19th Century social customs. Mad and dangerous Faerie, just a world away. Scheming sorcerers and elementals. And a few ordinary and not so ordinary people trapped in the middle, carving themselves out a life of their own. And, perhaps, making a difference.
All is Fair completes the Split Worlds Trilogy by Emma Newman. With that book now complete, a look back at the entirety of the series is in order.
Between Two Thorns starts the trilogy in fine fashion, inserting us into the lives of Catherine, Max and Sam. Catherine seeks to escape the net of the society of the fae-serving long-lived families living in Bath’s Mirror City, Aquae Sulis. Max, on behalf of the Sorcerer he works for, seeks to solve a gristly mystery that has already changed him profoundly. And Sam, unassuming, ordinary Sam taking a piss at the wrong place at the wrong time, finds that such a chance event can have lasting and unexpected consequences. Newman ably lays the ground rules of her universe, and gives us the first long glimpse into its society.
Any Other Name brings the Split Worlds series to the next level. With Catherine and the man her family she has arranged her to marry, William Iris, ready to be hitched, Max’s investigations getting ever deeper, and Sam getting tangled with both Fae and an Elemental Lord, the Split Worlds widens appreciably in this second novel. The intrigues and politics of Bath seem positively domestic and small-time compared to the world of Londinium, as the stakes for all of the characters are raised. It is in this novel that all of the major characters make life-altering decisions about their future, and start taking steps to make their goals a reality. If Between Two Thorns shows the power of a powerful debut, Any Other Name shows the follow-through. William Iris in particular rises in stature to a full viewpoint character, giving us a view of a character fully born, bred, and part of Nether society. And yet even he has secrets and dreams of his own.
All is Fair caps off the trilogy, and deepens the look into the Split Worlds even further. That tiny detail of Sam‘s iron ring first seen in Between Two Thorns finally is paid off, as are a number of other plotlines. William’s uncertain newly won position as Duke of Londinium is severely tested. Catherine’s position within society and her mission are clarified. Max’s investigations finally come to a head. And we learn more about Sorcerers, Elemental Courts, powerful Nether power-players, and more.
In the case of all of the viewpoint characters stories, however, the end is only the beginning. Their lives come to resting points but hardly to endpoints. If anything, it is clear that while they reach stages in their lives, their lives, careers, ambitions and paths have only just begun. There is real growth, change, triumph, tragedy, and pathos to be had. Catherine is hardly the young woman seeking to escape Nether society that we find at the beginning of Between Two Thorns. So, too, Max, William and Sam have gone through a lot, and been changed by their own decisions, and the decisions of others. The magical world of the Split Worlds has been changed by all of their actions, and they changed by it, but the world, and the characters, continue onward.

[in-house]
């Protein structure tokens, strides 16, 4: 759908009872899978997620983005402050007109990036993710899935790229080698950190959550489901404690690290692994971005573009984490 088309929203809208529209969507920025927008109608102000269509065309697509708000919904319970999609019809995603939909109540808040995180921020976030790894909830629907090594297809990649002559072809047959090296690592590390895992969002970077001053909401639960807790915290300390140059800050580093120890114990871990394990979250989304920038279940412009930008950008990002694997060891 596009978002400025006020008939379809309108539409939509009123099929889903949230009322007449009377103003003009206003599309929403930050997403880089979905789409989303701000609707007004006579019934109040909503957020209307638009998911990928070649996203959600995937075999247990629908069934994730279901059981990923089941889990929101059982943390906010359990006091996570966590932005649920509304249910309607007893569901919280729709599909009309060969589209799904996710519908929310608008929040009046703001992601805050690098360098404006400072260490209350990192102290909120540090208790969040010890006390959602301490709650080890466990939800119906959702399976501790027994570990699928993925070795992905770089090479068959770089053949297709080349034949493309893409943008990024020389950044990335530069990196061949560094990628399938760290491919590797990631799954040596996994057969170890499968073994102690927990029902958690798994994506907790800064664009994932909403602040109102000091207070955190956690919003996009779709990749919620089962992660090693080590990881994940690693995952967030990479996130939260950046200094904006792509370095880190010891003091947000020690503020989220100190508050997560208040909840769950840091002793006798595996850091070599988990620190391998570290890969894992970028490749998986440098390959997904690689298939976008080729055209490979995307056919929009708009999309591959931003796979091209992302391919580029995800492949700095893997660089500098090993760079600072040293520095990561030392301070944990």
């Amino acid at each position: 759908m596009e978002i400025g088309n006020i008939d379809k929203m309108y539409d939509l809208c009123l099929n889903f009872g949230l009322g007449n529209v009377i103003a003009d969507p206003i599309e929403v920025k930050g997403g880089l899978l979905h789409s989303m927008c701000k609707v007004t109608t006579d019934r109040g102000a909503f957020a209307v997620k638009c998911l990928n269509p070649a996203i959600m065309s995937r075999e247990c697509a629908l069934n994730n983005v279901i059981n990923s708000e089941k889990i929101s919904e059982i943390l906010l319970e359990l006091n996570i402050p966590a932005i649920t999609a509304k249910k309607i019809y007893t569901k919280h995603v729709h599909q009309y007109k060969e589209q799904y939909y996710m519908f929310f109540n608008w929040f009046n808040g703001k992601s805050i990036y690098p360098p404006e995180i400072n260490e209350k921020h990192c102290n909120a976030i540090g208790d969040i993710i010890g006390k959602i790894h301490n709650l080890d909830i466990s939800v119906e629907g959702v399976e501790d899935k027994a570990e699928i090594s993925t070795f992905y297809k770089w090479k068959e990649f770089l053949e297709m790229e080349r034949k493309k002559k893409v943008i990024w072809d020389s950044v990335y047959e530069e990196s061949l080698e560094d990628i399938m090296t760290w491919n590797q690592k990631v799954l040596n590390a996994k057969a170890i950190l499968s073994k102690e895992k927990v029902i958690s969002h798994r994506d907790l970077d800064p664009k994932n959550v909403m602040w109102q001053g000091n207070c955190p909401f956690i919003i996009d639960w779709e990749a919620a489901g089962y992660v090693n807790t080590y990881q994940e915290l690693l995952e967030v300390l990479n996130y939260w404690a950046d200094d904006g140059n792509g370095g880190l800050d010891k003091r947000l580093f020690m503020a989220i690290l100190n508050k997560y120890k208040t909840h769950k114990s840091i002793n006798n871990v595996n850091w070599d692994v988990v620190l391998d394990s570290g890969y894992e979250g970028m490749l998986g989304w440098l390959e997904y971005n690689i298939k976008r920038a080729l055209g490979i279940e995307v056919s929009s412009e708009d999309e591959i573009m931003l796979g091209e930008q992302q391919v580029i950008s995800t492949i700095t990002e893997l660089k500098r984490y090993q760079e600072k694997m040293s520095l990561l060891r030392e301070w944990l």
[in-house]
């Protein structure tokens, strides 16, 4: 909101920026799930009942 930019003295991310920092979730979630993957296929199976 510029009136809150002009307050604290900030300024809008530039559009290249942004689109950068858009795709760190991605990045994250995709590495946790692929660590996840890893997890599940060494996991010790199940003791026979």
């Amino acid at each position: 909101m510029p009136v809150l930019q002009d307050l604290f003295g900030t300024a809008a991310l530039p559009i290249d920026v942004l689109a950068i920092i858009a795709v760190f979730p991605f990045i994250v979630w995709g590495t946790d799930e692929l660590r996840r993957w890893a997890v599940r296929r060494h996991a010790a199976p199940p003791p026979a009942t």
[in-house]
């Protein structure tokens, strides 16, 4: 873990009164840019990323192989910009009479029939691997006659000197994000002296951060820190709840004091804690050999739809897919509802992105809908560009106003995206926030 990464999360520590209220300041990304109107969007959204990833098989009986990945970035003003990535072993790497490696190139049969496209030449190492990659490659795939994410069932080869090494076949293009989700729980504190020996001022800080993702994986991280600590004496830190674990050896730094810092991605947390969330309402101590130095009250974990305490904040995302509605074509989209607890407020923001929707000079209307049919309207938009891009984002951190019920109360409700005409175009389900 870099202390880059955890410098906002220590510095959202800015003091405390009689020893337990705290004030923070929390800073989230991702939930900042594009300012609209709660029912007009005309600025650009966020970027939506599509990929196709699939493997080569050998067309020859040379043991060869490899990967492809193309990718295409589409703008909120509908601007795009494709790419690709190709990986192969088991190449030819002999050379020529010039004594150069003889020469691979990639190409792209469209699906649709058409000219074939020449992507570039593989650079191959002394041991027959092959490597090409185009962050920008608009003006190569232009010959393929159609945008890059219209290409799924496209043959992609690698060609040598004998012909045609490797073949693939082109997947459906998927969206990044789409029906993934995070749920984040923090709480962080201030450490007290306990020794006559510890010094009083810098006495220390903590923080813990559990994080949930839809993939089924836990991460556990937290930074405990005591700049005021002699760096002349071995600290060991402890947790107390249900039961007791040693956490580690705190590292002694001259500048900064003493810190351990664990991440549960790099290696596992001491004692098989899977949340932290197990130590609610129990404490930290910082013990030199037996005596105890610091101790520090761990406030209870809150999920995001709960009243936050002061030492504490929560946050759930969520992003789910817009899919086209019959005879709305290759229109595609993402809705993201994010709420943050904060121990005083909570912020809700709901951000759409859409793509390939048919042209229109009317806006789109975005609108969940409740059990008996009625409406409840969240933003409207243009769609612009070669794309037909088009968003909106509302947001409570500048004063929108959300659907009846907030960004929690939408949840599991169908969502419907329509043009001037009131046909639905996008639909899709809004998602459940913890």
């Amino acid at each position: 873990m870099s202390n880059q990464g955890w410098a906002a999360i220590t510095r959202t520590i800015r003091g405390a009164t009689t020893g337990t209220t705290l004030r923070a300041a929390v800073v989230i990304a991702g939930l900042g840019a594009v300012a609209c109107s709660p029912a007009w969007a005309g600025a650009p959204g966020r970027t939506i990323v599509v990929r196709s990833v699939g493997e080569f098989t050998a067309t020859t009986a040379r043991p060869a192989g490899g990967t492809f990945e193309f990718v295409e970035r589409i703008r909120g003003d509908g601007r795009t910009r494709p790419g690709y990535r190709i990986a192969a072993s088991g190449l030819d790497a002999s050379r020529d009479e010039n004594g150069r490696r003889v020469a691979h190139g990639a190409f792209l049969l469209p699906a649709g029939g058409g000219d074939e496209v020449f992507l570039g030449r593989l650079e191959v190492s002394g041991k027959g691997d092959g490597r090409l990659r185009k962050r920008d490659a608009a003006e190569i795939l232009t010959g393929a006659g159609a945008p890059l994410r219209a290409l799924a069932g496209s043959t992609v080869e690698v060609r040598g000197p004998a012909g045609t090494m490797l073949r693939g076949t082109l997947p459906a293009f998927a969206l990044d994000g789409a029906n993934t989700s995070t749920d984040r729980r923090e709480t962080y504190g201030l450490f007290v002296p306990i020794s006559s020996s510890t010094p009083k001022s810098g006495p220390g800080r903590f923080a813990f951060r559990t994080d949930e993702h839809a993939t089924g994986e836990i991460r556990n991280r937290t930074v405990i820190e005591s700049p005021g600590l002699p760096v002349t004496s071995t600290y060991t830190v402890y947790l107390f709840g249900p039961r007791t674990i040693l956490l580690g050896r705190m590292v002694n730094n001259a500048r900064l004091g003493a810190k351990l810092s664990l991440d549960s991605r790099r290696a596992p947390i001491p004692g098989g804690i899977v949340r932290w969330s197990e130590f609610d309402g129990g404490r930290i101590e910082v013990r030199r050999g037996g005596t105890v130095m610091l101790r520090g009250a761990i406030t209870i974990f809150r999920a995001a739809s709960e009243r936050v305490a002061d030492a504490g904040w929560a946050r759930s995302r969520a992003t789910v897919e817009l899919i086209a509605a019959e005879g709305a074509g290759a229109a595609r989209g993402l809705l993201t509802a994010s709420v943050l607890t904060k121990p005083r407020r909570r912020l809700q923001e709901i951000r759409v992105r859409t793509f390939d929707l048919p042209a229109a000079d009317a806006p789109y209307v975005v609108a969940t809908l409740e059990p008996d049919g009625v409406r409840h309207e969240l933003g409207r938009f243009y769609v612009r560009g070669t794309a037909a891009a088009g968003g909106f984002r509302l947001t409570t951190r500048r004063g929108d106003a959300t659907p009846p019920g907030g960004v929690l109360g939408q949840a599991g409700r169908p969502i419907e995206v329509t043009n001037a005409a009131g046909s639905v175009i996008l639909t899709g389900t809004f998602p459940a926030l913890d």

Larry Niven has spoken of a “Playground of the Imagination”, where one can imagine traveling through a setting or milieu after the book is closed. The best of his novels, such as the Ringworld novels, exemplify that ethos. Closing one of his books, one can invent or imagine plenty of imaginary adventures in Known Space and beyond, with the foundation and concrete detail and richness already laid down. In the Split Worlds Trilogy, Emma Newman has managed to do the same, but in terms of a social web. One can imagine, and wonder what the social web will do, after the events of All is Fair. Too, rather than wondering what planets or BDOs are out there, when I was finished with the Split Worlds, I wondered what Nether society was like in New York City. Or Melbourne. Or Cairo. Or Mumbai. Or Shanghai. The idea of networks of relationships of the Families,the Fae, the sorcerers, and the Elemental Courts all across the globe is as inspiring as any solar-system sized object.
Too, the rich RPG feel of the universe dovetails with the author’s own personal interests, as an avid gamer herself. At many points in the narrative, I mused how one might run games set in the Split Worlds universe. I once likened the Split Worlds universe as “Downton Abbey meets Changeling : The Dreaming (a RPG concerned with the Fae and those wrapped around them. Certainly, roleplaying games like Hillfolk (which are all about social drama), Nobilis (with its unearthly setting put cheek-by-jowl with the modern world) and FATE (with its flexibility and adaptability to settings) would all be interesting systems to use to explore the Split Worlds universe. Many of the current crop of fantasy writers grew up playing the likes of Dungeons and Dragons, influencing their secondary world fantasy. Emma Newman’s experience with games like White Wolf’s storyteller system (Changeling, Vampire the Masquerade, etc) has clearly influenced her urban fantasy in analogous manner.
The Split Worlds Trilogy marks the author as someone to watch for her future endeavors, be they within the Split Worlds or elsewhere. And were I to ever have a novel published, the dulcet voice of Emma would be high on my wish list of narrators to do the audiobook version. The audiobooks are as much a delight to listen to as the physical and e-books are to read. I intend to take the books with me on my next long driving vacation, so that I can return to the rich world that Newman has created, and share it with others.